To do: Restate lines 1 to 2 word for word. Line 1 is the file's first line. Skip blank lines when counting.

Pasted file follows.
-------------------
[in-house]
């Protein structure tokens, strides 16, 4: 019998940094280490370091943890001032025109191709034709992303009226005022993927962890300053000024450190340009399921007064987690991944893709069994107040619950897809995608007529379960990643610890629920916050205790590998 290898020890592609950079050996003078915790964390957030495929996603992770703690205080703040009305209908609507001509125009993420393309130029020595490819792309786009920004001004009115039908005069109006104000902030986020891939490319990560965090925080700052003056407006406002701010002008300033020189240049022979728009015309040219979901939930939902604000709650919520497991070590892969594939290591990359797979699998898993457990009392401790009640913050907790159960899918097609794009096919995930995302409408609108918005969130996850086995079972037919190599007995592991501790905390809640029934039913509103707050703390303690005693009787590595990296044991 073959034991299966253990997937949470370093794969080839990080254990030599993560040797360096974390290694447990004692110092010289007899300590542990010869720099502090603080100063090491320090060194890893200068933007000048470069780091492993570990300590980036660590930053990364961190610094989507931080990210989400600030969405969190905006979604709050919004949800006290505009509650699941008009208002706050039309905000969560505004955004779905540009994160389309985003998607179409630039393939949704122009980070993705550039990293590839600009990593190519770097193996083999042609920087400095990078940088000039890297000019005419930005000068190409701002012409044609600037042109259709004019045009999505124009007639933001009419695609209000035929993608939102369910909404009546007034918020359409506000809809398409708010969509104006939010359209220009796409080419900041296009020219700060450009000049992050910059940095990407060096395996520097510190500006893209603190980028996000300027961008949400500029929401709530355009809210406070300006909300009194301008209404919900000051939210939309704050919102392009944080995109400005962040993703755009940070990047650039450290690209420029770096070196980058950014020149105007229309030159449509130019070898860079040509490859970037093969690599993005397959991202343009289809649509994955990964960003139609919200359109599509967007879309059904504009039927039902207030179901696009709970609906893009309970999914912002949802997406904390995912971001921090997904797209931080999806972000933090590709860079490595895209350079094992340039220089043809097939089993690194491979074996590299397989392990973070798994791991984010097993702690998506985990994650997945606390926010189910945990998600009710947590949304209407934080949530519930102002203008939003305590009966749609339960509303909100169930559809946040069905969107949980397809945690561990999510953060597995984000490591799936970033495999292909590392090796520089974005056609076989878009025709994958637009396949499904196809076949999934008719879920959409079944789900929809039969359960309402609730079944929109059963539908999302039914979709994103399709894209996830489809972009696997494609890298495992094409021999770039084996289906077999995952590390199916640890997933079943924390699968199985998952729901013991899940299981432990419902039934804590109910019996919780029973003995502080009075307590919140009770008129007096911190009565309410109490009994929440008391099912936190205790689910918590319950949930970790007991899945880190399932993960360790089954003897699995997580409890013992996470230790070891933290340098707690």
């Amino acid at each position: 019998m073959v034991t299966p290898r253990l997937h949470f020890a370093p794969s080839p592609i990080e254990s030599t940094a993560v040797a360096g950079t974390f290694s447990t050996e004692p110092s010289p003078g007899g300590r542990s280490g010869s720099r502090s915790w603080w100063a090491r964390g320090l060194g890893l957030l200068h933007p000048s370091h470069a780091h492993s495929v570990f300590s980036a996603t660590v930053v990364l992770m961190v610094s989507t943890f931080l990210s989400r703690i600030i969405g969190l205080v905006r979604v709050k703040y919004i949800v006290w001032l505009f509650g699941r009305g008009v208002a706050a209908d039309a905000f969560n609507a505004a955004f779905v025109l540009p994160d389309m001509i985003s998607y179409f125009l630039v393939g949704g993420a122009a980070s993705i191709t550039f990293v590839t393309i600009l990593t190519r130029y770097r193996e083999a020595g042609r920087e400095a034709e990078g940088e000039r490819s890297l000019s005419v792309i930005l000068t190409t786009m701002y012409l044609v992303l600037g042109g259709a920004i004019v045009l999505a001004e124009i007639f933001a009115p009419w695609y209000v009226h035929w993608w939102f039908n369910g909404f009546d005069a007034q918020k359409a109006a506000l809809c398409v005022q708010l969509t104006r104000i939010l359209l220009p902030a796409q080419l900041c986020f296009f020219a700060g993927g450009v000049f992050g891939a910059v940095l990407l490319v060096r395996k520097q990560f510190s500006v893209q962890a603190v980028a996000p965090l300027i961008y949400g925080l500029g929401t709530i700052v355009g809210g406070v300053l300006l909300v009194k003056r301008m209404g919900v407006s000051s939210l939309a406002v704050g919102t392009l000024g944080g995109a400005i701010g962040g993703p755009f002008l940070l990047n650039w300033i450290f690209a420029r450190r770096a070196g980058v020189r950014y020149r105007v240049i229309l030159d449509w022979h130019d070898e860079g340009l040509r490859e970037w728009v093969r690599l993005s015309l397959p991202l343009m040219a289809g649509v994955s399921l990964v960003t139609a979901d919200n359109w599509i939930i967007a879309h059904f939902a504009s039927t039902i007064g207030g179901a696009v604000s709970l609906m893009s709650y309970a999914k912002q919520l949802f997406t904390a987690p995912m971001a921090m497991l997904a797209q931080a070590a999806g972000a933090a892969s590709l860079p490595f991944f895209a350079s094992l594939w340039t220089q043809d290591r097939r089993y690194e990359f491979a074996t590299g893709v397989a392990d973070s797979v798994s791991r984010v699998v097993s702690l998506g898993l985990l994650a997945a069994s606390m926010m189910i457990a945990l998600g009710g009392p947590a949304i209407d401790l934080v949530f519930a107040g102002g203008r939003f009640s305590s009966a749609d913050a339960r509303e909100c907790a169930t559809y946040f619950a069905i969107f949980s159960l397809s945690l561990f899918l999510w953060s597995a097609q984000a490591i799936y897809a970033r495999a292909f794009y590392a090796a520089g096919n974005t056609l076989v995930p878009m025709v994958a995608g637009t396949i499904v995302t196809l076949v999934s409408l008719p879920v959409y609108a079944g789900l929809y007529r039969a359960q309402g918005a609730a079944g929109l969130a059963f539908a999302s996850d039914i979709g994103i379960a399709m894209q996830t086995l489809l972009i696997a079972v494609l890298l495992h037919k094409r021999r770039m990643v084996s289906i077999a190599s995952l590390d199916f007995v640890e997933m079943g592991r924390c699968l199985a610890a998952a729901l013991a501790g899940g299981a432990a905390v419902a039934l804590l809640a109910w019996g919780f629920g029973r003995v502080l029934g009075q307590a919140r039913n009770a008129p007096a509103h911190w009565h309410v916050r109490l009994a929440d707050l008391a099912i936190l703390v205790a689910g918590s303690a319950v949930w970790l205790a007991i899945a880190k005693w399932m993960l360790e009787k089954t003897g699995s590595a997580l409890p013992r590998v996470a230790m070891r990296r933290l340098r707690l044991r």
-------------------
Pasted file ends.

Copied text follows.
[in-house]
């Protein structure tokens, strides 16, 4: 019998940094280490370091943890001032025109191709034709992303009226005022993927962890300053000024450190340009399921007064987690991944893709069994107040619950897809995608007529379960990643610890629920916050205790590998 290898020890592609950079050996003078915790964390957030495929996603992770703690205080703040009305209908609507001509125009993420393309130029020595490819792309786009920004001004009115039908005069109006104000902030986020891939490319990560965090925080700052003056407006406002701010002008300033020189240049022979728009015309040219979901939930939902604000709650919520497991070590892969594939290591990359797979699998898993457990009392401790009640913050907790159960899918097609794009096919995930995302409408609108918005969130996850086995079972037919190599007995592991501790905390809640029934039913509103707050703390303690005693009787590595990296044991 073959034991299966253990997937949470370093794969080839990080254990030599993560040797360096974390290694447990004692110092010289007899300590542990010869720099502090603080100063090491320090060194890893200068933007000048470069780091492993570990300590980036660590930053990364961190610094989507931080990210989400600030969405969190905006979604709050919004949800006290505009509650699941008009208002706050039309905000969560505004955004779905540009994160389309985003998607179409630039393939949704122009980070993705550039990293590839600009990593190519770097193996083999042609920087400095990078940088000039890297000019005419930005000068190409701002012409044609600037042109259709004019045009999505124009007639933001009419695609209000035929993608939102369910909404009546007034918020359409506000809809398409708010969509104006939010359209220009796409080419900041296009020219700060450009000049992050910059940095990407060096395996520097510190500006893209603190980028996000300027961008949400500029929401709530355009809210406070300006909300009194301008209404919900000051939210939309704050919102392009944080995109400005962040993703755009940070990047650039450290690209420029770096070196980058950014020149105007229309030159449509130019070898860079040509490859970037093969690599993005397959991202343009289809649509994955990964960003139609919200359109599509967007879309059904504009039927039902207030179901696009709970609906893009309970999914912002949802997406904390995912971001921090997904797209931080999806972000933090590709860079490595895209350079094992340039220089043809097939089993690194491979074996590299397989392990973070798994791991984010097993702690998506985990994650997945606390926010189910945990998600009710947590949304209407934080949530519930102002203008939003305590009966749609339960509303909100169930559809946040069905969107949980397809945690561990999510953060597995984000490591799936970033495999292909590392090796520089974005056609076989878009025709994958637009396949499904196809076949999934008719879920959409079944789900929809039969359960309402609730079944929109059963539908999302039914979709994103399709894209996830489809972009696997494609890298495992094409021999770039084996289906077999995952590390199916640890997933079943924390699968199985998952729901013991899940299981432990419902039934804590109910019996919780029973003995502080009075307590919140009770008129007096911190009565309410109490009994929440008391099912936190205790689910918590319950949930970790007991899945880190399932993960360790089954003897699995997580409890013992996470230790070891933290340098707690």